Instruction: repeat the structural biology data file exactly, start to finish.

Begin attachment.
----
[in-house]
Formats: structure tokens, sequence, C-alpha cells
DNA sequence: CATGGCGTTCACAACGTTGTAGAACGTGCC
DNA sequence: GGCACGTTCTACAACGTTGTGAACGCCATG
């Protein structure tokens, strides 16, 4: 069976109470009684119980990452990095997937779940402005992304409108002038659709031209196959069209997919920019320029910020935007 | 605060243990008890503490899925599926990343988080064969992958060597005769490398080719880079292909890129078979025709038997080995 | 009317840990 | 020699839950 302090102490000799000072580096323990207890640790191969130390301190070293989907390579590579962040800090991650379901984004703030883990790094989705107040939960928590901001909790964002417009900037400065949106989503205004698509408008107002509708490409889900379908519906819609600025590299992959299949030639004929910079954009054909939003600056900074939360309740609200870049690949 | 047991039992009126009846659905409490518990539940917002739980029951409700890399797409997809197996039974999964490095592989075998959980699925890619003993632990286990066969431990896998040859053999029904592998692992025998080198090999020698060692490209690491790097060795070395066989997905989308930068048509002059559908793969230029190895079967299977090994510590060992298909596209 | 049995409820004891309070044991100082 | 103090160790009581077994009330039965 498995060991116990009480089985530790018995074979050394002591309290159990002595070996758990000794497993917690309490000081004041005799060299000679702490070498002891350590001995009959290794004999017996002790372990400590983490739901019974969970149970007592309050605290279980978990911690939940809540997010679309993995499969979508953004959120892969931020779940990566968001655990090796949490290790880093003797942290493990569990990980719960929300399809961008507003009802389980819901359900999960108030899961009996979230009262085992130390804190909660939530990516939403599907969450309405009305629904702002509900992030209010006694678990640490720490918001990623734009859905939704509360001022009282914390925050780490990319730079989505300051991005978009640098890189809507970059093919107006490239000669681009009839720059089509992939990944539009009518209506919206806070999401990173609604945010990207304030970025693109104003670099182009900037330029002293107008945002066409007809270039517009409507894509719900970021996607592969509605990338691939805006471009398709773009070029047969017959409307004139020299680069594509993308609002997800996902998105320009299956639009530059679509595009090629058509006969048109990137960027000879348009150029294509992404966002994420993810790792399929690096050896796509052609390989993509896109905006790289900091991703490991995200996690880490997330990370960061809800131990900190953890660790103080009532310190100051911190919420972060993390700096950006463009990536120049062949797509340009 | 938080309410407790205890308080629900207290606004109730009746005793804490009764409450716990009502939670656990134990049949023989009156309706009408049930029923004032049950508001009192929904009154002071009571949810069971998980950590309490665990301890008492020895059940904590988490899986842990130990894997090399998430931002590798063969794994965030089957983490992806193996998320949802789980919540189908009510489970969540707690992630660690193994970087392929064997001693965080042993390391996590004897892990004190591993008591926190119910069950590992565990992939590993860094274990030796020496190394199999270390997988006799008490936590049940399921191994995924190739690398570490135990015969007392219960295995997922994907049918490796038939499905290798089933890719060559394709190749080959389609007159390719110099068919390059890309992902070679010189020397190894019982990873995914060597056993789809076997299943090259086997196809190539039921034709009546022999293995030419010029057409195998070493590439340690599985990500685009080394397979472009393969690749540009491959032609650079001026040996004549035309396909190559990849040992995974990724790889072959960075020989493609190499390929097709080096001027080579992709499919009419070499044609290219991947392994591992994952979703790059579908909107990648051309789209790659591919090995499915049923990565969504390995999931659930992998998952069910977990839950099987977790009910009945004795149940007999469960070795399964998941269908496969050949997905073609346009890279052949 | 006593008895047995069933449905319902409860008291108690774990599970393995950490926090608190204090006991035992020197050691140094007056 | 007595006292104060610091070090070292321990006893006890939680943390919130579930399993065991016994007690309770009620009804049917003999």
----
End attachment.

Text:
[in-house]
Formats: structure tokens, sequence, C-alpha cells
DNA sequence: CATGGCGTTCACAACGTTGTAGAACGTGCC
DNA sequence: GGCACGTTCTACAACGTTGTGAACGCCATG
């Protein structure tokens, strides 16, 4: 069976109470009684119980990452990095997937779940402005992304409108002038659709031209196959069209997919920019320029910020935007 | 605060243990008890503490899925599926990343988080064969992958060597005769490398080719880079292909890129078979025709038997080995 | 009317840990 | 020699839950 302090102490000799000072580096323990207890640790191969130390301190070293989907390579590579962040800090991650379901984004703030883990790094989705107040939960928590901001909790964002417009900037400065949106989503205004698509408008107002509708490409889900379908519906819609600025590299992959299949030639004929910079954009054909939003600056900074939360309740609200870049690949 | 047991039992009126009846659905409490518990539940917002739980029951409700890399797409997809197996039974999964490095592989075998959980699925890619003993632990286990066969431990896998040859053999029904592998692992025998080198090999020698060692490209690491790097060795070395066989997905989308930068048509002059559908793969230029190895079967299977090994510590060992298909596209 | 049995409820004891309070044991100082 | 103090160790009581077994009330039965 498995060991116990009480089985530790018995074979050394002591309290159990002595070996758990000794497993917690309490000081004041005799060299000679702490070498002891350590001995009959290794004999017996002790372990400590983490739901019974969970149970007592309050605290279980978990911690939940809540997010679309993995499969979508953004959120892969931020779940990566968001655990090796949490290790880093003797942290493990569990990980719960929300399809961008507003009802389980819901359900999960108030899961009996979230009262085992130390804190909660939530990516939403599907969450309405009305629904702002509900992030209010006694678990640490720490918001990623734009859905939704509360001022009282914390925050780490990319730079989505300051991005978009640098890189809507970059093919107006490239000669681009009839720059089509992939990944539009009518209506919206806070999401990173609604945010990207304030970025693109104003670099182009900037330029002293107008945002066409007809270039517009409507894509719900970021996607592969509605990338691939805006471009398709773009070029047969017959409307004139020299680069594509993308609002997800996902998105320009299956639009530059679509595009090629058509006969048109990137960027000879348009150029294509992404966002994420993810790792399929690096050896796509052609390989993509896109905006790289900091991703490991995200996690880490997330990370960061809800131990900190953890660790103080009532310190100051911190919420972060993390700096950006463009990536120049062949797509340009 | 938080309410407790205890308080629900207290606004109730009746005793804490009764409450716990009502939670656990134990049949023989009156309706009408049930029923004032049950508001009192929904009154002071009571949810069971998980950590309490665990301890008492020895059940904590988490899986842990130990894997090399998430931002590798063969794994965030089957983490992806193996998320949802789980919540189908009510489970969540707690992630660690193994970087392929064997001693965080042993390391996590004897892990004190591993008591926190119910069950590992565990992939590993860094274990030796020496190394199999270390997988006799008490936590049940399921191994995924190739690398570490135990015969007392219960295995997922994907049918490796038939499905290798089933890719060559394709190749080959389609007159390719110099068919390059890309992902070679010189020397190894019982990873995914060597056993789809076997299943090259086997196809190539039921034709009546022999293995030419010029057409195998070493590439340690599985990500685009080394397979472009393969690749540009491959032609650079001026040996004549035309396909190559990849040992995974990724790889072959960075020989493609190499390929097709080096001027080579992709499919009419070499044609290219991947392994591992994952979703790059579908909107990648051309789209790659591919090995499915049923990565969504390995999931659930992998998952069910977990839950099987977790009910009945004795149940007999469960070795399964998941269908496969050949997905073609346009890279052949 | 006593008895047995069933449905319902409860008291108690774990599970393995950490926090608190204090006991035992020197050691140094007056 | 007595006292104060610091070090070292321990006893006890939680943390919130579930399993065991016994007690309770009620009804049917003999």